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By Charles Walston:
The phone rang and I picked up. A lady with a voice like honey said, “Hold for Coach Bryant.” It was October 1979 and I was working as a cub sports writer at the Evening Independent, the afternoon rag in my hometown of St. Pete, Florida. I had been assigned to write an advance on the football game between the winless Florida Gators and the Alabama Crimson Tide. It was a fool’s errand, but I wasn’t about to play the chump. I put in a call to the Alabama athletic department and told a student assistant I needed to talk to Bear Bryant. I figured I’d wait around an hour or so, tell the boss he wouldn’t talk, and skip out to the Tarpon Bar in time for happy hour. My plan was foiled when Bear Bryant called me back. Bear Bryant – the man who walked on water, cured […]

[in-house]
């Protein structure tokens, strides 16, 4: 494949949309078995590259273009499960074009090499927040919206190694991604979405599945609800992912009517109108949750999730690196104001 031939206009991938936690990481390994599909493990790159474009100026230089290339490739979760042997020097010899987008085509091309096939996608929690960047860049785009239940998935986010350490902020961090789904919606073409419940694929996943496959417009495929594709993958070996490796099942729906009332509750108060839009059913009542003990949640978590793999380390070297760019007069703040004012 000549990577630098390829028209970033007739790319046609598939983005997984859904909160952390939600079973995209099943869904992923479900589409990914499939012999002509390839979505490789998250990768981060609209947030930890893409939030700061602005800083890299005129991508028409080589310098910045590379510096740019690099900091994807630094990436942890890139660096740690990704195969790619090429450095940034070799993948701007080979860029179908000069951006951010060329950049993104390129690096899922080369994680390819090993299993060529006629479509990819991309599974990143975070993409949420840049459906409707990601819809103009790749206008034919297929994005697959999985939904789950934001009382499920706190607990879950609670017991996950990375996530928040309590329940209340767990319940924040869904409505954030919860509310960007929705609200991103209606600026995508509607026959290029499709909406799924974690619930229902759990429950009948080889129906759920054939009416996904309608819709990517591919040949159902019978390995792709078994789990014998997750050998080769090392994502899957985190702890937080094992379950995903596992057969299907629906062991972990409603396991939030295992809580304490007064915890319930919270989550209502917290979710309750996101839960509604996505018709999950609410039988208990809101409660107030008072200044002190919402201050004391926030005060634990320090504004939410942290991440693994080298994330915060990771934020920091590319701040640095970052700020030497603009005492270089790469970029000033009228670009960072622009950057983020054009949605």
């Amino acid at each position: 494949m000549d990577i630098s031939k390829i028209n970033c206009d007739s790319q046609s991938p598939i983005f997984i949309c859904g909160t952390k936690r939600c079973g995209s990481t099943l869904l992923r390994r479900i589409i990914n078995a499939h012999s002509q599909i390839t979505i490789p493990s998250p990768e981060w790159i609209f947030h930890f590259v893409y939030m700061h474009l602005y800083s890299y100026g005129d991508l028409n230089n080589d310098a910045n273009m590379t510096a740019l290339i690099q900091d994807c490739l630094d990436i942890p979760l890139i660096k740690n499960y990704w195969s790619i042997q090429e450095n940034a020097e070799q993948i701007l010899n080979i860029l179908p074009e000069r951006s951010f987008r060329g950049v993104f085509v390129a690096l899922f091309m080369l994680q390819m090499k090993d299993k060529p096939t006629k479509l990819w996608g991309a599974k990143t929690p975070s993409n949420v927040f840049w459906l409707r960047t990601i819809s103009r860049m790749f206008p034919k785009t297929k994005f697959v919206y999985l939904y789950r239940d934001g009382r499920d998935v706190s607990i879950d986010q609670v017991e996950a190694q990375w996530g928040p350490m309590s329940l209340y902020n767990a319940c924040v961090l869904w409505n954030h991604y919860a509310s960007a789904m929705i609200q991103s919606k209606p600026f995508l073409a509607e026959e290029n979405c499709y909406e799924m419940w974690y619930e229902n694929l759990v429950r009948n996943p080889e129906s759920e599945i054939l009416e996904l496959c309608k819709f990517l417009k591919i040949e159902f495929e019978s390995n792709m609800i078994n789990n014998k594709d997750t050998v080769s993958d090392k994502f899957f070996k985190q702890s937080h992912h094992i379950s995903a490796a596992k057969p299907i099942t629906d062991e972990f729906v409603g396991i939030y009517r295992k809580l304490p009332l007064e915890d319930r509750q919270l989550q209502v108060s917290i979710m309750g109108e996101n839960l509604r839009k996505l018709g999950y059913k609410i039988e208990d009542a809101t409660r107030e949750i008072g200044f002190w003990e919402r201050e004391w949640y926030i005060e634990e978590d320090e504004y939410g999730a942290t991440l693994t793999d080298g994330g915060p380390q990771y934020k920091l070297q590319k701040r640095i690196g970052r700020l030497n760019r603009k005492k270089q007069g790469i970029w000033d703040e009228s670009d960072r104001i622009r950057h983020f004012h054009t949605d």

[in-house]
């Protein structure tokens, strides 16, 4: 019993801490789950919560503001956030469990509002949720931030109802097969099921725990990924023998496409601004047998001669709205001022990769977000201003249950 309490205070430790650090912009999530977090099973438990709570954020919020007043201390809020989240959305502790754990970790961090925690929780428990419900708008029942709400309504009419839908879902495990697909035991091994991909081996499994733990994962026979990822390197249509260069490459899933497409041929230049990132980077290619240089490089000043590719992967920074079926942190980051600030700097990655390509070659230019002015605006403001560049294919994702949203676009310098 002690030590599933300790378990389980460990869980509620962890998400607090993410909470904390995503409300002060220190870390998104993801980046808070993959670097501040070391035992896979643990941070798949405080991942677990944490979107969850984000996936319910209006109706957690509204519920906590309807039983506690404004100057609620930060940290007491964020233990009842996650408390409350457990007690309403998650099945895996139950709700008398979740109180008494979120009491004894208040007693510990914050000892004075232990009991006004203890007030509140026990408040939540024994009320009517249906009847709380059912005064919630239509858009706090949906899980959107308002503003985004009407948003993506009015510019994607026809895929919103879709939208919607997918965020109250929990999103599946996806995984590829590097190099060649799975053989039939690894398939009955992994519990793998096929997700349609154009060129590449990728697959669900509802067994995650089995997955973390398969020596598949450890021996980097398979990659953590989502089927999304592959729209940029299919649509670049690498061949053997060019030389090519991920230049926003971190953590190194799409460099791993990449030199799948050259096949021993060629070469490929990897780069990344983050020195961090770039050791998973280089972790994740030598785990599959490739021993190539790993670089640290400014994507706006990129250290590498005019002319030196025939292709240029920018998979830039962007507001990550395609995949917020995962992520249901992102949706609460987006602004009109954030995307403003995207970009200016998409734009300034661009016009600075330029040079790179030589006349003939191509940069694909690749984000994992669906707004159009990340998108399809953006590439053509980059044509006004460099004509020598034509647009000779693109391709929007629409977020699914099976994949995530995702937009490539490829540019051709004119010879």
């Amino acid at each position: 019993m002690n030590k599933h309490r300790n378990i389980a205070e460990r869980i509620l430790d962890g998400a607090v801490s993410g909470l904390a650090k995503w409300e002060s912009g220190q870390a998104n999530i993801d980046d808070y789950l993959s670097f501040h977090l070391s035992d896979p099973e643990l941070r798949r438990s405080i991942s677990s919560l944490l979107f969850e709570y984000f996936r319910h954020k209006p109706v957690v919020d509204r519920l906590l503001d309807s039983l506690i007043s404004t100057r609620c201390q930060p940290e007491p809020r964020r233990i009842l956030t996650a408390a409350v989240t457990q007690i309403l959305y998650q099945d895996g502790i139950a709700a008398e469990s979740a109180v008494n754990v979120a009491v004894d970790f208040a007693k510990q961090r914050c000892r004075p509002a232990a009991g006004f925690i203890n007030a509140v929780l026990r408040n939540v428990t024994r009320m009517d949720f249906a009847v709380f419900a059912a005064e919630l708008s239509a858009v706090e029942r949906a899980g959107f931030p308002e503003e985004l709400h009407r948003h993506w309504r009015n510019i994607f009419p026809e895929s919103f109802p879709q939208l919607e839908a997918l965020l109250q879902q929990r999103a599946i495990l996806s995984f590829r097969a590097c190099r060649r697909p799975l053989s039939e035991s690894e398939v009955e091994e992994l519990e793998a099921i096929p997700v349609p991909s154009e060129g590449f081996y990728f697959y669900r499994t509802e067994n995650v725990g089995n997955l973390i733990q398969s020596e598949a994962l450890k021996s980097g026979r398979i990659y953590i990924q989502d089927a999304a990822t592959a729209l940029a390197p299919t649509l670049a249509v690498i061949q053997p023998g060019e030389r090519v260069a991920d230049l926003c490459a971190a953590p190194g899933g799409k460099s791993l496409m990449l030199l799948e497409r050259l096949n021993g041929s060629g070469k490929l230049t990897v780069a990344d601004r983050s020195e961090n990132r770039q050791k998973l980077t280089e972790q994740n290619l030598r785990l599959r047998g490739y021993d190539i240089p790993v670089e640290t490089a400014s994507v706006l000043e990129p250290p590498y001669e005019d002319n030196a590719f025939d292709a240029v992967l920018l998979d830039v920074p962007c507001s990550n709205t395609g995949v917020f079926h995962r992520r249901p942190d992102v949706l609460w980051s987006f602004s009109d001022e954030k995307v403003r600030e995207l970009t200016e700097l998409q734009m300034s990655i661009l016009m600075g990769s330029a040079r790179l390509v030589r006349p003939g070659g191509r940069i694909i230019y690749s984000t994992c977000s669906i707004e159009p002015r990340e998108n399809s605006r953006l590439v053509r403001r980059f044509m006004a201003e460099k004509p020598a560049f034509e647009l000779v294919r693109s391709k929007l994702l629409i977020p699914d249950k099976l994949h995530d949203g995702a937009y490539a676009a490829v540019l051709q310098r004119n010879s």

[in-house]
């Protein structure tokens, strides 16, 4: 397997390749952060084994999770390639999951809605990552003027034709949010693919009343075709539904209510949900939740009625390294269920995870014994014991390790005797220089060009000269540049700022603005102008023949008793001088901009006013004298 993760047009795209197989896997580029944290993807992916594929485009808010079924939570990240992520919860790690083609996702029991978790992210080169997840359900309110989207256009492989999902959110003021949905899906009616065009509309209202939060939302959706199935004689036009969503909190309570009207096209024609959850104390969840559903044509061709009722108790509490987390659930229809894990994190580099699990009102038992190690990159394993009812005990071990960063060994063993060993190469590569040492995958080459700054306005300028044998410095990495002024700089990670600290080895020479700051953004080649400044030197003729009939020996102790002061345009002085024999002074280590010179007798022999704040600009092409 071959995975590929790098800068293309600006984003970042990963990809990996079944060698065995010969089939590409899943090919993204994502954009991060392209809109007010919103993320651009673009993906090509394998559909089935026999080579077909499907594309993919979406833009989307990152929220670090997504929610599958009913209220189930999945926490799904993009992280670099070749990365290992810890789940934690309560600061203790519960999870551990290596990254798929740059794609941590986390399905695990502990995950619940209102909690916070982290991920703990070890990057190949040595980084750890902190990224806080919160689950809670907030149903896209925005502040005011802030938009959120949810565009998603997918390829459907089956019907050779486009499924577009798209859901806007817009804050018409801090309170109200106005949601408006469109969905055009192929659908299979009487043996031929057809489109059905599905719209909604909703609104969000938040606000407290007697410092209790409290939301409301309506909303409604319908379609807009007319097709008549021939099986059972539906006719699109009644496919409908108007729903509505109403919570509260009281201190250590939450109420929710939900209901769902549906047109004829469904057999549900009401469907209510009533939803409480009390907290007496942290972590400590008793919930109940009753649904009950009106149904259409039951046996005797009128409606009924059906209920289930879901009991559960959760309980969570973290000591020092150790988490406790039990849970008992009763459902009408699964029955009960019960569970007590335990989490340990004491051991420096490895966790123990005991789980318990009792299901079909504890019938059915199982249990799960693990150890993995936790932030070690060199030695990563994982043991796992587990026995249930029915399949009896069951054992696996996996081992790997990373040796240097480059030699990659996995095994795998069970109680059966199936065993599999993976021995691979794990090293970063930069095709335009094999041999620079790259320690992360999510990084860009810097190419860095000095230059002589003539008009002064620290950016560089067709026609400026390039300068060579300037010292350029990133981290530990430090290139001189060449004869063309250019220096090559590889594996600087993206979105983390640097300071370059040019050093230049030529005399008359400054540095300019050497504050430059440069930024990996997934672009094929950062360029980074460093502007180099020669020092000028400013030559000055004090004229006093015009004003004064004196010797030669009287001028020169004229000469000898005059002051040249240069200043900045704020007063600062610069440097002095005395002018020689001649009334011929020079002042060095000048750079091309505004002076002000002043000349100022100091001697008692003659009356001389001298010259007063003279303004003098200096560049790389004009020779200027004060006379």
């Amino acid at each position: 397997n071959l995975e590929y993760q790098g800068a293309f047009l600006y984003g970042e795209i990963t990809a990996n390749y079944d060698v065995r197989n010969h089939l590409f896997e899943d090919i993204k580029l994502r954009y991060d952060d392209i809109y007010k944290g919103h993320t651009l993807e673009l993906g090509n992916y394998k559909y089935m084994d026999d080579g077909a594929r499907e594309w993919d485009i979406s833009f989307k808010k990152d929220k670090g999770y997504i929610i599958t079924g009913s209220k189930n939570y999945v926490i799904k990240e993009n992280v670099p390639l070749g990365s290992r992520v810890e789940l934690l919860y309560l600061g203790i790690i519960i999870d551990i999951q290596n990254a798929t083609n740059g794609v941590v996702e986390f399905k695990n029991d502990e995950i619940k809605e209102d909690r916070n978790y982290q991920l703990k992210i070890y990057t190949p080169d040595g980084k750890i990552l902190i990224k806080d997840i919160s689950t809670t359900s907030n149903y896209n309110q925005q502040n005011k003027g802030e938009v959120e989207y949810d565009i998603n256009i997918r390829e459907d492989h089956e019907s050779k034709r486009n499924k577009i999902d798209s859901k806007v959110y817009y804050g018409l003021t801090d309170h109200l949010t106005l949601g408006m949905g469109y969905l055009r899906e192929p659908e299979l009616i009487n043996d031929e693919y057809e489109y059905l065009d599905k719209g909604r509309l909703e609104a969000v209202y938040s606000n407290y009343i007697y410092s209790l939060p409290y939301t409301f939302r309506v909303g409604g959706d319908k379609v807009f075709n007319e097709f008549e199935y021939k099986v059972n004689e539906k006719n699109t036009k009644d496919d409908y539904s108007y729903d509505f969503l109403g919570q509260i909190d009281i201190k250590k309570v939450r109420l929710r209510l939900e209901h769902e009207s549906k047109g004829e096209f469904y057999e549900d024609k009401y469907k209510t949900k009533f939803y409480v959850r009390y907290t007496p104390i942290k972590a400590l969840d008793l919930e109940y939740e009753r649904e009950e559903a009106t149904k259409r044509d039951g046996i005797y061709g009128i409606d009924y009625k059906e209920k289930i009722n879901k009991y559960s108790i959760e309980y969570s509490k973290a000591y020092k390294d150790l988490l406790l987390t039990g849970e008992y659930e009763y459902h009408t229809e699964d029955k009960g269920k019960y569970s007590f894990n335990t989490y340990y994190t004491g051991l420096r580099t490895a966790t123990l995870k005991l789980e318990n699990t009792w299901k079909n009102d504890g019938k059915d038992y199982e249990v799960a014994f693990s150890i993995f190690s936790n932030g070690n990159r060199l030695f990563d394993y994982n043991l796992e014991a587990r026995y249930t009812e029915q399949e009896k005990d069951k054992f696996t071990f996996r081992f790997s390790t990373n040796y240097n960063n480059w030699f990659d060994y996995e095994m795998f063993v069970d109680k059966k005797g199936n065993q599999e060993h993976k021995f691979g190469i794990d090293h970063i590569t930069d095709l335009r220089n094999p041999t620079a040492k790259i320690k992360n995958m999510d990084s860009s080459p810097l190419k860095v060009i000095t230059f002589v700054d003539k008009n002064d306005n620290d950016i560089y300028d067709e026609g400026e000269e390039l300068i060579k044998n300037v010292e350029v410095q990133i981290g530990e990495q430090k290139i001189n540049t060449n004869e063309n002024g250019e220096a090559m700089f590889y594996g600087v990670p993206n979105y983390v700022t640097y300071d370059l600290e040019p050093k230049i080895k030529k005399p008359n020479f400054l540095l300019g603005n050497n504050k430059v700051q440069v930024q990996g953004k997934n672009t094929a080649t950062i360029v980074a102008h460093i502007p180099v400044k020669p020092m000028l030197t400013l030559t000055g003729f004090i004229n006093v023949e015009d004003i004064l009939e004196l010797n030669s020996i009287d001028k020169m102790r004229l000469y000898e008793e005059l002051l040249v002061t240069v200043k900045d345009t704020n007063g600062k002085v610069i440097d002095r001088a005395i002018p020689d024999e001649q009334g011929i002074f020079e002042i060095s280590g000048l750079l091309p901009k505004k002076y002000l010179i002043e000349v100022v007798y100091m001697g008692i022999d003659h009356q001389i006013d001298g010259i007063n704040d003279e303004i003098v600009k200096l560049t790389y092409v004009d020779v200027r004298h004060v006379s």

Forty years ago I woke up in the mud at a Rolling Stones concert. It was in the wee hours of Sunday morning, Dec. 1, 1969, on the final day of the West Palm Beach Pop Festival. Rain had fallen for three days straight and temperatures dropped into the 40s, which is nut-numbing cold by Florida standards. The site was a dragstrip halfway out to Lake Okeechobee, and kids were burning old tires to keep warm, hoping that the thick black smoke wasn’t as toxic as it looked. The usual arsenal of south Florida remedies proved useless against the bitter elements, and by the time the Stones came on around 4 a.m., most of the 40 thousand people had given up and gone home. Unless they were in jail.